“What about the baby?”
What followed was an almost eight month odyssey and a case study in determination, resilience, laughs, adventure, hope, and even, love – a lot of love.
My first portrait with my dad. (No, I won’t tell you the year.) It was a love affair from the day I was born.
One of these days I’ll write about all of the seemingly miraculous ‘coincidences’ surrounding this case. Not the least of which is the gift of connecting with a family who had needs that required something I could give them at a time I most needed to give. My beloved father died of Covid-related pneumonia after a years long battle with Alzheimers just a few days after my call with Dean’s sister, Debbie. I also left my home state after more than 5 decades to relocate to the other side of the country. So I had a lot of time while on a sabbatical of sorts. And as they say, when your own pain is great, serve someone else’s.
This is what I did.
I was blessed by these families to have been gifted with a front row seat to what came next. (Ask me about the time I snuck Tina’s brother into my Houston hotel’s breakfast buffet for what we decided was a better selection than his. We honestly have the same coloring so I was prepared to claim his as my brother!)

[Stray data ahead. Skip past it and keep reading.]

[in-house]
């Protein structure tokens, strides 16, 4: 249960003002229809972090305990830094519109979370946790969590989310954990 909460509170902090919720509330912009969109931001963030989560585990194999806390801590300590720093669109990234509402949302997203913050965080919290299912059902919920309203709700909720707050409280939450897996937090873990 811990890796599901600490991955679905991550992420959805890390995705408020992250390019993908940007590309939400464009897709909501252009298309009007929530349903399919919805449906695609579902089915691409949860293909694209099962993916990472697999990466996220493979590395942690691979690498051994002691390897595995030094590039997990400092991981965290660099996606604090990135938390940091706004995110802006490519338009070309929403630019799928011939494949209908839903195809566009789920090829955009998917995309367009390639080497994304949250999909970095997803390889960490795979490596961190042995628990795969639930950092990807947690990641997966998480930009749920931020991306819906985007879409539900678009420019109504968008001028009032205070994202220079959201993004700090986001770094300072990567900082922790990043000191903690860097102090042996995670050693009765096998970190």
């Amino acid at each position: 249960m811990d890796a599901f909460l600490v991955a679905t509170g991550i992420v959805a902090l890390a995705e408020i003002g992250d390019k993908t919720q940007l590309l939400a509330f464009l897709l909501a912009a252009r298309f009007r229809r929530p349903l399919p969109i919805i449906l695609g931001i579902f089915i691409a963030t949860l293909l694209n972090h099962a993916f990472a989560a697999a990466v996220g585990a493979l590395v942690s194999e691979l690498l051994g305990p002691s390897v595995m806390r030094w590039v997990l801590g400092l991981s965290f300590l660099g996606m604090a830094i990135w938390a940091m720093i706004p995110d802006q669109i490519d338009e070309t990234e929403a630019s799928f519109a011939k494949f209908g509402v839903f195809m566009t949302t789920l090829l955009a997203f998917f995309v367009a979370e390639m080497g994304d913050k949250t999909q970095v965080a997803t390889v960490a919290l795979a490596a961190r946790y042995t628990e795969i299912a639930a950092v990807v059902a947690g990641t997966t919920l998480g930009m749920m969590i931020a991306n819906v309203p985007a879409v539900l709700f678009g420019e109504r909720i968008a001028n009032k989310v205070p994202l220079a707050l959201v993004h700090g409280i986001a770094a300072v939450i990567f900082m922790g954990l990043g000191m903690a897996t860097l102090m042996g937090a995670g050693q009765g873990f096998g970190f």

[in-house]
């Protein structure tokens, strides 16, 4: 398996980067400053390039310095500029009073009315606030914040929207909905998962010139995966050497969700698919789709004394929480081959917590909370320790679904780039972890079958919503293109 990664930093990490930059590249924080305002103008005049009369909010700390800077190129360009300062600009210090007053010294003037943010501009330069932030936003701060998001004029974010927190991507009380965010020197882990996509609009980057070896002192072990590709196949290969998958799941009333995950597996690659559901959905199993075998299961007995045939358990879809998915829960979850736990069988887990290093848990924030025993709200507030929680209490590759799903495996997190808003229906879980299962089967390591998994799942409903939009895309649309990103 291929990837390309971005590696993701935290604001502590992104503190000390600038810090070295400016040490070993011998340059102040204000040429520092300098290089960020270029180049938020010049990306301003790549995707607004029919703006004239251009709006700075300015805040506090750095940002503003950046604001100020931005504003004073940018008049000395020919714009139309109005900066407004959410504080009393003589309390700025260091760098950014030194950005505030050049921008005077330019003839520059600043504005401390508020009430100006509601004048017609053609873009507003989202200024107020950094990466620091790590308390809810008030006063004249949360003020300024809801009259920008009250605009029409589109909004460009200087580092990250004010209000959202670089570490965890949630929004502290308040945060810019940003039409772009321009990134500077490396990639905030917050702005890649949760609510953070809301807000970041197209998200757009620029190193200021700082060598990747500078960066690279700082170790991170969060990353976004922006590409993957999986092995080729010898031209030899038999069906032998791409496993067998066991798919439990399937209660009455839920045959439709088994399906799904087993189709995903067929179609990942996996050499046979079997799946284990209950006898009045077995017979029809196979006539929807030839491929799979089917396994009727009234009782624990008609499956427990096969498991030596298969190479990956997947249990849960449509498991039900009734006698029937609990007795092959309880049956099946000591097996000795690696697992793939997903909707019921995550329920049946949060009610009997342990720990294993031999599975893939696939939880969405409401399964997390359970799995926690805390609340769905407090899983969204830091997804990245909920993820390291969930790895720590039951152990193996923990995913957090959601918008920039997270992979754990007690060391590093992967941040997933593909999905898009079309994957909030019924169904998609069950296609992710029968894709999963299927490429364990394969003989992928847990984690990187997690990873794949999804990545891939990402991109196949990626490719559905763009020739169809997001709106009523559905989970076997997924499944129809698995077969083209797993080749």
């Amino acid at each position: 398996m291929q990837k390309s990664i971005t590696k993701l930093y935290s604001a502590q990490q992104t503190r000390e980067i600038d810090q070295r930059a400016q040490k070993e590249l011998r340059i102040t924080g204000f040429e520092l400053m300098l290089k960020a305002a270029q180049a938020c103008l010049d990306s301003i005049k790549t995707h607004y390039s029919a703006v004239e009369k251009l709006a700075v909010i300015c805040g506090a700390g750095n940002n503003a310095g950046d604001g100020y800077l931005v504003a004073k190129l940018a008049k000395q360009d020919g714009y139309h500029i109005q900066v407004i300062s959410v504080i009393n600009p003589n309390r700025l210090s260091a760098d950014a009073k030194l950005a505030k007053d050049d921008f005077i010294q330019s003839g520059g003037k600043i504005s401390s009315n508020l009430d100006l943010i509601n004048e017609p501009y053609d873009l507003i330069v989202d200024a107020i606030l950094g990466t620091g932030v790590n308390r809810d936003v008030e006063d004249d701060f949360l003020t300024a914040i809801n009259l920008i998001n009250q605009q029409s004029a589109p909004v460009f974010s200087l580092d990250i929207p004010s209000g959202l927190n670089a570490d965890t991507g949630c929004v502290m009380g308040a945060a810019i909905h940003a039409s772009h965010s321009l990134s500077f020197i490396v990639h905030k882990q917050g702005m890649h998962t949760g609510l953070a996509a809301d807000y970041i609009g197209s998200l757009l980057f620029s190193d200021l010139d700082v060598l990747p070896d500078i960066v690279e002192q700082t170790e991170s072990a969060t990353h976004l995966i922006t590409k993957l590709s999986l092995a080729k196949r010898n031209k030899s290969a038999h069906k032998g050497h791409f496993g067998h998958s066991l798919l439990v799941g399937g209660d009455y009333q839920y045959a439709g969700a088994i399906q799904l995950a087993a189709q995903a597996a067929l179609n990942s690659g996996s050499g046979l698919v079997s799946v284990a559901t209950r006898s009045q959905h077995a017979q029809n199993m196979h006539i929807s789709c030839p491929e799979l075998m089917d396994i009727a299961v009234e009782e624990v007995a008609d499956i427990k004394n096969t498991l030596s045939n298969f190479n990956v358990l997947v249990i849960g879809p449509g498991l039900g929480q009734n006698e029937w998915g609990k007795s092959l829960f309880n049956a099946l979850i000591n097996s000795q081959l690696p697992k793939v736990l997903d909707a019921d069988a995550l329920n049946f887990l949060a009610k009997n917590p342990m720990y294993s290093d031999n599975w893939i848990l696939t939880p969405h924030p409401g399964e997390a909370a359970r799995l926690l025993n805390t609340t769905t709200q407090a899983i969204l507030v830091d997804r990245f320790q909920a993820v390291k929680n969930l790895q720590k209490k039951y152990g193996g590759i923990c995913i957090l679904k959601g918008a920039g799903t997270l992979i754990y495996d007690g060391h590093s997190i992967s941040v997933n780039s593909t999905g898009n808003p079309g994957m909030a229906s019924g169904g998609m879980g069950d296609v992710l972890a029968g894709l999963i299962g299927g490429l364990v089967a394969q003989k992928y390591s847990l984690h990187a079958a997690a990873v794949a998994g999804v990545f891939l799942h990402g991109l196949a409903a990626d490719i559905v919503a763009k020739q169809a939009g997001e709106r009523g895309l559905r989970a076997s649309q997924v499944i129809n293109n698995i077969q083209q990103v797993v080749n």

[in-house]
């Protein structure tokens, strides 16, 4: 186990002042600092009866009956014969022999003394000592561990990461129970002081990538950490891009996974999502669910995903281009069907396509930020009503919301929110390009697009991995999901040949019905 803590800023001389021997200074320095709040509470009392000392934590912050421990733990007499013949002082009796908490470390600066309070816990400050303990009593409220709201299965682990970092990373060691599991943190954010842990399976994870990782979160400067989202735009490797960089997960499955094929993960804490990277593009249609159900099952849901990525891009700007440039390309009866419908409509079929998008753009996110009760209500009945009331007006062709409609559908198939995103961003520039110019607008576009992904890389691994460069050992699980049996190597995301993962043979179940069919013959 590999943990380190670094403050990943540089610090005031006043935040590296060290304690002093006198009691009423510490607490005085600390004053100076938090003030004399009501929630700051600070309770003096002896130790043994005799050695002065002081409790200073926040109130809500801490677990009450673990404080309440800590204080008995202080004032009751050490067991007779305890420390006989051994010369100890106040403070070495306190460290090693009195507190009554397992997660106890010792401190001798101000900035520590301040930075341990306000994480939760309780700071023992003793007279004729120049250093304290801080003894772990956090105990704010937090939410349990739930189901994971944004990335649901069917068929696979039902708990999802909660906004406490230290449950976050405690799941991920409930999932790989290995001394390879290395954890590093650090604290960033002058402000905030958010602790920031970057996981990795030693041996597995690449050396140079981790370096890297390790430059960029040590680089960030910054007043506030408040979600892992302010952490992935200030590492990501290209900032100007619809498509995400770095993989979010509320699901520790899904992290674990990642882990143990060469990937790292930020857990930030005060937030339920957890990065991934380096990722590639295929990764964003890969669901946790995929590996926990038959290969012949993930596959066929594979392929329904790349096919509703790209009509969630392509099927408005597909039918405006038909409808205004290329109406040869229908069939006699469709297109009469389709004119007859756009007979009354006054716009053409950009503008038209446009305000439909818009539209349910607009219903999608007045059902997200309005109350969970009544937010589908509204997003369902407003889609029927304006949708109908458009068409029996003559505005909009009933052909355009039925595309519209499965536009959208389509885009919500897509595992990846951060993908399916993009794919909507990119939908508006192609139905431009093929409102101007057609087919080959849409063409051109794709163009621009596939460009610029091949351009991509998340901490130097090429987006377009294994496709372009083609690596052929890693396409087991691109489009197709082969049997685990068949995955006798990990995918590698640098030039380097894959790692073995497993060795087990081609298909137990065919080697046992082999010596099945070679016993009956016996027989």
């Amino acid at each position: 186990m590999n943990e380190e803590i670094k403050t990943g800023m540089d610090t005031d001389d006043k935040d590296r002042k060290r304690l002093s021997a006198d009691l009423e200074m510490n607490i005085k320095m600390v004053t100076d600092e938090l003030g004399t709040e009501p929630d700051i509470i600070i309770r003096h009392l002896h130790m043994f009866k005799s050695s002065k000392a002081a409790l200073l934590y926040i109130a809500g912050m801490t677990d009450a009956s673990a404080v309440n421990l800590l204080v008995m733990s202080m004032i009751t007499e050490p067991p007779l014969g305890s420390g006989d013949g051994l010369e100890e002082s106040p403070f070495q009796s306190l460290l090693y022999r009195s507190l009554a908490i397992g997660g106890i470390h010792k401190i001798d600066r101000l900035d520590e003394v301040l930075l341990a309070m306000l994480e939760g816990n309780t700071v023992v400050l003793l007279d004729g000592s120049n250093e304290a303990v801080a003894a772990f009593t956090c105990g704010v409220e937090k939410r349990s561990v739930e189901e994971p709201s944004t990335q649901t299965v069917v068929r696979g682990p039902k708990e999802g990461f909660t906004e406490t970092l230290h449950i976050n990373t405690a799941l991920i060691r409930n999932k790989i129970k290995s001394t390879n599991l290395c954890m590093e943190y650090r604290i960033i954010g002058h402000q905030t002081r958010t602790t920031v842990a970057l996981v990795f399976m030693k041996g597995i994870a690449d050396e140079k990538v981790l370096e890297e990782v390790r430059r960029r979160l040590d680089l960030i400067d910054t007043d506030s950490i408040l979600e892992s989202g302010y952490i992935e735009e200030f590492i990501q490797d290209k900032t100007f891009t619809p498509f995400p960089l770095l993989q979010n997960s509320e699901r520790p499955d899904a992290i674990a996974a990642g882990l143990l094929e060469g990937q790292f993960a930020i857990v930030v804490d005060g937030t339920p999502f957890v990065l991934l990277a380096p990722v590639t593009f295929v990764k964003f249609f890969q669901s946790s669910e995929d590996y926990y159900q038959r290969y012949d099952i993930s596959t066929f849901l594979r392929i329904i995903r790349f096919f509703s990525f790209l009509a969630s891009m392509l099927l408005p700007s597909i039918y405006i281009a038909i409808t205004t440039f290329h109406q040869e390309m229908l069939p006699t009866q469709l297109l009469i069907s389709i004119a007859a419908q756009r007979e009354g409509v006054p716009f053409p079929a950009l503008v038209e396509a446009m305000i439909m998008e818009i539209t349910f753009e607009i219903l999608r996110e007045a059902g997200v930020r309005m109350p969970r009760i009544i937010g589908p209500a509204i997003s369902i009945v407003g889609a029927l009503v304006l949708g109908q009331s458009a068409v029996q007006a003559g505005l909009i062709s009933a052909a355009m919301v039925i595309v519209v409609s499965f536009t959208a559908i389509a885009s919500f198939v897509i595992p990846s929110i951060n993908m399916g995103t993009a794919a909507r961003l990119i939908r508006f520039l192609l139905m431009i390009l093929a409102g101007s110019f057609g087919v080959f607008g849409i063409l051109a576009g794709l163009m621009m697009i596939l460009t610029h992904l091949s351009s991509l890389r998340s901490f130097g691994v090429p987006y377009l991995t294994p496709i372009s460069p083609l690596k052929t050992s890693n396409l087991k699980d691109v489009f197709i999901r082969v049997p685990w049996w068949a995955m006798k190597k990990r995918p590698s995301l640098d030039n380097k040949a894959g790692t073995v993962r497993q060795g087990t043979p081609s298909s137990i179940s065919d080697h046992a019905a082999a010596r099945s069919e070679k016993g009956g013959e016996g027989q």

And yes, as evidenced by the photo at the top of the page, they didn’t mind that I kicked off my shoes in the plush grass of the cemetery. I needed to feel the earth under my feet after trudging through the woods in an emotional visit to the site where Tina and Dean’s bodies were found in 1981. We all accept each other as we are.
I’ve tried to refer them to other advocates months later, now that they several organizations on their side; but they don’t seem to want to quit me. “You aren’t going anywhere,” they say. “You’re stuck with us!” What a lucky woman I am.